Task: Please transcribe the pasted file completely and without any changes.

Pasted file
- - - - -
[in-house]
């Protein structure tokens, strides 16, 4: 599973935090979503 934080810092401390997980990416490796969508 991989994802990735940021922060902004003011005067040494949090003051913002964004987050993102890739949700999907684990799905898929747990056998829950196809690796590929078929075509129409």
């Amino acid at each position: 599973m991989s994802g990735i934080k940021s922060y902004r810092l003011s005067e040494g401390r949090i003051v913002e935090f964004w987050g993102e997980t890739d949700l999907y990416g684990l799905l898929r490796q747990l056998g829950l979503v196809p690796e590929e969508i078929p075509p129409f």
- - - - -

[in-house]
């Protein structure tokens, strides 16, 4: 599973935090979503 934080810092401390997980990416490796969508 991989994802990735940021922060902004003011005067040494949090003051913002964004987050993102890739949700999907684990799905898929747990056998829950196809690796590929078929075509129409």
């Amino acid at each position: 599973m991989s994802g990735i934080k940021s922060y902004r810092l003011s005067e040494g401390r949090i003051v913002e935090f964004w987050g993102e997980t890739d949700l999907y990416g684990l799905l898929r490796q747990l056998g829950l979503v196809p690796e590929e969508i078929p075509p129409f």